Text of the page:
Boivin, who has traveled and lived throughout the world and credits those experiences as much as her education in helping to hone her designer’s eye, says, “I pay a lot of attention to ceilings and floors. I believe that a house needs to be beautiful even when it’s empty. That’s why I use so many different floor patterns and materials. When the floor itself is gorgeous, you don’t need a rug. When furniture is sculptural, you really don’t need to accessorize.”

For textiles and furnishings, Boivin opted to go with soft, patternless fabrics, such as mohair, as well as comfortable, enticing furniture. She explains, “There’s so much rhythm going on with all the stone, the architecture and Tim’s extensive art collection. If I would have chosen patterns, it would have been too much.”

Another signature Boivin touch is the judicious use of vibrant color, as evidenced in the kitchen stools covered in citrine mohair and the cobalt-blue chairs of the vodka room. “Everything has to be balanced, but then I like to add something bold and unexpected to make a statement, like a splash of color,” she notes.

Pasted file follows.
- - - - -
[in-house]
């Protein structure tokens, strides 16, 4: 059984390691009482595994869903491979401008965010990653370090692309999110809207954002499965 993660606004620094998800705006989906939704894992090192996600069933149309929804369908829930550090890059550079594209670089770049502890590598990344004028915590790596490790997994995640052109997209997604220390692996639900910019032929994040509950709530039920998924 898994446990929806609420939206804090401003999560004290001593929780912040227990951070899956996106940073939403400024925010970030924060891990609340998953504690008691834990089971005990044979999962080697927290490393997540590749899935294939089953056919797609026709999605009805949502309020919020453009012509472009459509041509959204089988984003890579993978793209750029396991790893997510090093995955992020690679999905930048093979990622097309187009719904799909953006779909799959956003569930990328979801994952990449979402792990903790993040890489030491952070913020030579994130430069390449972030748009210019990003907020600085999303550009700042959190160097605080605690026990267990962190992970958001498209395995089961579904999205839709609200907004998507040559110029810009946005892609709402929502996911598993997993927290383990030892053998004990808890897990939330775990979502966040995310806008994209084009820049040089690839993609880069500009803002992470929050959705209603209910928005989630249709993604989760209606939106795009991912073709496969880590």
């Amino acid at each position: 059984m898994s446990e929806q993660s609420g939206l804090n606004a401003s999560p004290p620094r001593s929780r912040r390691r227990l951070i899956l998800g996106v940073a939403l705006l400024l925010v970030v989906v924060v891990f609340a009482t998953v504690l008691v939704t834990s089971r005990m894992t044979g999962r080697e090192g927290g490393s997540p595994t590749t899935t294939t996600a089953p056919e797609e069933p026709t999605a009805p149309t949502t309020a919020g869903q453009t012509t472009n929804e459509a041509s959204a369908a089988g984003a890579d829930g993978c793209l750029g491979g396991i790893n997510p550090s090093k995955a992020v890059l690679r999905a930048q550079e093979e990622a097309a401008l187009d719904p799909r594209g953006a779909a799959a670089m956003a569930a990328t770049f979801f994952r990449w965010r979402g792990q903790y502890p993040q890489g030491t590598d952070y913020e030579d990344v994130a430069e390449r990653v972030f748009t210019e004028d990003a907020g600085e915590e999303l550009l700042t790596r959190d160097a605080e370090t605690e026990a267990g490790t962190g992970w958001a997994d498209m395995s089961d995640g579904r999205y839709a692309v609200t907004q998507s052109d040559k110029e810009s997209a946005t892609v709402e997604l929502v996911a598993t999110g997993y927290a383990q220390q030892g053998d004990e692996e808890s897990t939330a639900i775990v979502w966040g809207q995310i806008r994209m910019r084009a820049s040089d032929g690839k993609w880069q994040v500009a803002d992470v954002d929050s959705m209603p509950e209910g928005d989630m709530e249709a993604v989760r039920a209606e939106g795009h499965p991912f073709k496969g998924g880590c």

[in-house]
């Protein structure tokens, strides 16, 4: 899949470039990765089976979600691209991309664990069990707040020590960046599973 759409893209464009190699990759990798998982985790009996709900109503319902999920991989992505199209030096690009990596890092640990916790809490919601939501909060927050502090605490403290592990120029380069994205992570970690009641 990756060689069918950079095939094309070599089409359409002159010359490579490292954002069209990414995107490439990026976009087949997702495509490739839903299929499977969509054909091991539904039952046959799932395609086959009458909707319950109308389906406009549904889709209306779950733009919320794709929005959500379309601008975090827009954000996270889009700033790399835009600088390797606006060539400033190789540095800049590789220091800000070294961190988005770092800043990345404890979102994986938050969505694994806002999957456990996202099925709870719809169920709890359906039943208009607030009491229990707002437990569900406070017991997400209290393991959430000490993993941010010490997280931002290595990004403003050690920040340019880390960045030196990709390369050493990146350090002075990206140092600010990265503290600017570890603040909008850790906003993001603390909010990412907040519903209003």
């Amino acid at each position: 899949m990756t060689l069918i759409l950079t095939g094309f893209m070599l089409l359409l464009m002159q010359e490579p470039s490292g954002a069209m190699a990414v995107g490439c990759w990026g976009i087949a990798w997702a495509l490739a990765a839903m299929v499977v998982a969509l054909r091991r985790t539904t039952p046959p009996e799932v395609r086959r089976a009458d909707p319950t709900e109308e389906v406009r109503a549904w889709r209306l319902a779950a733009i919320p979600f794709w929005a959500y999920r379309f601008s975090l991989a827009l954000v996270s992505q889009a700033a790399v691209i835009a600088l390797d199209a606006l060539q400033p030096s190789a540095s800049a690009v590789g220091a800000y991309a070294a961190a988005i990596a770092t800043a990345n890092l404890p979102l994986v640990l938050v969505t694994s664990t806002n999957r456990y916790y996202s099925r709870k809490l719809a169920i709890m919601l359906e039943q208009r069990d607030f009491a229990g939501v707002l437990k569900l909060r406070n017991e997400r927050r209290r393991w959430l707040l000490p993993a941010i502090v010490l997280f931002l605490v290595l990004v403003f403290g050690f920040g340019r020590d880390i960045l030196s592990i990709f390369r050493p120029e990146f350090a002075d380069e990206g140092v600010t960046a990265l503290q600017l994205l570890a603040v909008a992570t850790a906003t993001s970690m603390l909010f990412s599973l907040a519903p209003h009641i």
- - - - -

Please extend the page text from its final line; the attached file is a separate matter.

When all was said and done, homeowner Tim Tyson got the “personal castle” he had  dreamed of, with interiors that went well beyond his imagination. “This is probably the last house I’m ever going to live in, so I wanted it to be very special yet still very liveable. And that’s what Esther gave me,” he says. “My house is the one that all my buddies love coming to and hanging out at, which is really the best part of it.”

Flagstone was used on the pool patio, where homeowner Tim Tyson enjoys entertaining.

In the high-ceilinged piano room, Esther Boivin chose simple furnishings—soft, enveloping brown leather wingback chairs grouped around an earthy wood-slab coffee table. She kept it “quiet” here so as not to compete with the sandstone walls, travertine-plank floors laid in a herringbone pattern, and the bronze sculptures displayed in stone niches. The sculpture that appears here is by Marie Barbera. The entrance to the adjacent vodka room can be seen below the balcony.
With its radiating sunburst
ceiling, floor-to-ceiling labradorite bar wall, vibrant blue mohair chairs, leather hide floors, and sculptural glass-topped iron table, the vodka room is a jewel box of exotic finishes and superb craftsmanship. Architect Shelby Wilson came up with the idea for this room and for extending the shape of the triangular window to the library above. Paintings by artist Tom Darrow dress the walls.